Space Elevator - keep the dream alive

posted Mar 06, 2003

For those who don't track Slashdot, a very interesting review of a book carefully studying the feasibility of a Space Elevator was posted.

For those who don't know what a space elevator is, here's the basics: A satellite is put in geosynchronous orbit around the earth, which is where the satellite always stays above the same point on Earth. A tether from the satellite is extended down to the surface of the Earth, and another is extended away from the Earth a roughly equal distance.

Having done this, you can simply ride up the tether to get into orbit. If you ride up to Low Earth Orbit, it's still an easier burn to stay there then to get there from scratch. It actually becomes easier to loft satellites higher then lower. At geosync, the payoff is even, so you get the satellite into geosynchronous orbit for just the cost of the energy to lift it there. Best of all, you can fling things off the other end of the tether which give them either escape velocity from the Earth/Luna system, or something very close to it.

The "pie-in-the-sky" aspect of this project so far has simply been building a material that can withstand the stresses of being 22,241 miles in each direction. Things get exponentially worse as the strength of the material decreases; I saw some articles from the early nineties, based on real materials, that have the base of a space elevator being several miles in diameter, which isn't really feasible.

However, while few people were looking, this magical material is becoming available in the form of carbon nanotubes. While it is still not possible to build the space elevator on current technology, it is no longer pie-in-the-sky; instead, we only need a factor of 2 advancement in strength on existing materials, and the ability to mass-produce these things. That's still a tall order, but it is now merely an engineering challenge, not insanely difficult.

The hardest part about the Space Elevator is that you must take your common sense off the hook for a bit. I know building a 44,482 mile structure (give or take a bit) sounds impossible, but smart people have been running the math and it can work. Remember the things that we now take for common which were also impossible quite recently, like large majestic bridges and skyscrapers. When the numbers get this large, the intuition must take a back seat to hard math.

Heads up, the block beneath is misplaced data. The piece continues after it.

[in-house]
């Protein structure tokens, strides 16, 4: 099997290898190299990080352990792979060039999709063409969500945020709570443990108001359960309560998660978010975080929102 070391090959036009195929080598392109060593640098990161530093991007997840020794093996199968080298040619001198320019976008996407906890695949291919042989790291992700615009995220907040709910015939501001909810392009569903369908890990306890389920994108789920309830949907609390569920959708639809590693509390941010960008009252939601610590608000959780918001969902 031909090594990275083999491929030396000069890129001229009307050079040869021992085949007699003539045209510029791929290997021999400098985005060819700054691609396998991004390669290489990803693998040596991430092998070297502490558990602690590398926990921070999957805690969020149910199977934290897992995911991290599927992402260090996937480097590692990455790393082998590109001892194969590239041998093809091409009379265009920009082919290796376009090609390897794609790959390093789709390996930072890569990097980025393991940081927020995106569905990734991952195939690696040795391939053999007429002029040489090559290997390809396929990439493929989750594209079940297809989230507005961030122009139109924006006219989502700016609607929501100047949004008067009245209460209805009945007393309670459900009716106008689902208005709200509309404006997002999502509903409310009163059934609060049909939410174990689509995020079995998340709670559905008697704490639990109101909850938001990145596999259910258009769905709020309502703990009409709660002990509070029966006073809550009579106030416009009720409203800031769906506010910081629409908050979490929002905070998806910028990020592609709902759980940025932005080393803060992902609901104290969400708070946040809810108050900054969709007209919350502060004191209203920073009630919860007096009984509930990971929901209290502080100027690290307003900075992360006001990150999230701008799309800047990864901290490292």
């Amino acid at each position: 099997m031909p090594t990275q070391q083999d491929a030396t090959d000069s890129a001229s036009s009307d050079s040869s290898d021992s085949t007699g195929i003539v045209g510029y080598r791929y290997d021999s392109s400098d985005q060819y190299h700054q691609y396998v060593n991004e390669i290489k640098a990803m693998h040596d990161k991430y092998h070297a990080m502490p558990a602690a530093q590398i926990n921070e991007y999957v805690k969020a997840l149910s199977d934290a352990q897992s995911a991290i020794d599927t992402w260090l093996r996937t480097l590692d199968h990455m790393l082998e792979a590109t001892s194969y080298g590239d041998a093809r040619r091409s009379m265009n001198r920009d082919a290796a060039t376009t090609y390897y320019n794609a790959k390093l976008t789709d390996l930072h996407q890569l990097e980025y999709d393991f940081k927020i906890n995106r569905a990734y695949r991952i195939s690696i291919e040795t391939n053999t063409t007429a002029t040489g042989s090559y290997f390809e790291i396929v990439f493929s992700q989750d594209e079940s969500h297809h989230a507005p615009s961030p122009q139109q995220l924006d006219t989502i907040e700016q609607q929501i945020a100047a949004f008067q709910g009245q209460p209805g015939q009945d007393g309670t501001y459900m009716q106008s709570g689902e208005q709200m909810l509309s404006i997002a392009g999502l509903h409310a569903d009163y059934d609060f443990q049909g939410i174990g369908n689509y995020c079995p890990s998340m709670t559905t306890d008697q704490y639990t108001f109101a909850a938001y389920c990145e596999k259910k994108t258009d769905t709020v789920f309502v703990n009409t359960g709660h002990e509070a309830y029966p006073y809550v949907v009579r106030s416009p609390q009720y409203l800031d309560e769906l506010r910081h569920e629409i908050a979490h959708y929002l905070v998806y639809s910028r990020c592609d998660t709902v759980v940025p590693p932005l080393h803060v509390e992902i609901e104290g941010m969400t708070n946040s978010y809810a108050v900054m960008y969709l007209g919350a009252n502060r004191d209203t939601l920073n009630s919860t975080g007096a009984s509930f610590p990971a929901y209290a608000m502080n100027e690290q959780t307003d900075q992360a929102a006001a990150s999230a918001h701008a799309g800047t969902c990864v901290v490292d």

In my Slashdot posting I ethused about the economic benefits and the potential problems if Somebody Else (probably China) gets there first, but for my weblog I'd like to take a more philosophical bent, if I may.

Do you remember all those dreams we had in the 1950's? Colonies on the moon, real spaceships (not the tin cans that we fly now), real space tourism? My generation has given up on these dreams. With typical cynicism, we've "come to grips" with the fact that space is impossibly distant and we're not getting there for a long time, until the rockets improve. However, the fact is, after 50+ years of effort, if rockets were going to get us into space, they would have by now. They are too inefficient, expressed in terms of tens of thousands of dollars per pound to lift a satellite into orbit, and too dangerous. Even without actual disasters like Columbia and Challenger, the statistics do not favor safe rocket operation as an operation on the scale of the commercial airline industry.

But with a space elevator, which may be within reach within twenty years for 50 billion dollars (padding the estimates in the book by a healthy margin), we get all those dreams back. With the ability to lift wieght for dollars per pound, we can build real spaceships that can actually hold lots of people and equipment. We can land colonies on the moon. A space elevator built on the moon would be even easier to build (less gravity, no atmosphere) and would make Earth-Moon commerce actually possible for a reasonable price. Mining the moon (which requires a colony to do the mining) becomes possible.

And best of all, it would give us back the Frontier. Once again, we could look outward, and by having hope, many of our problems Earth would at least become solvable in a way they aren't right now because there's no real hope that without a true space program that the entire world can attain even current levels of US prosperity without destroying the planet first. With space resources, this dream is no longer actually materially impossible. It still wouldn't drop in our laps, of course, but at least it would be possible.

We should build the elevator, or at least try, in the final analysis not merely because it will line our pockets with dollars. It is the only really feasible hope we have for restoring hope and the dream of real space exploration in the future.

It's too late for my generation; by the time this is done I'll be at least forty. But we should build this for the next one.

 

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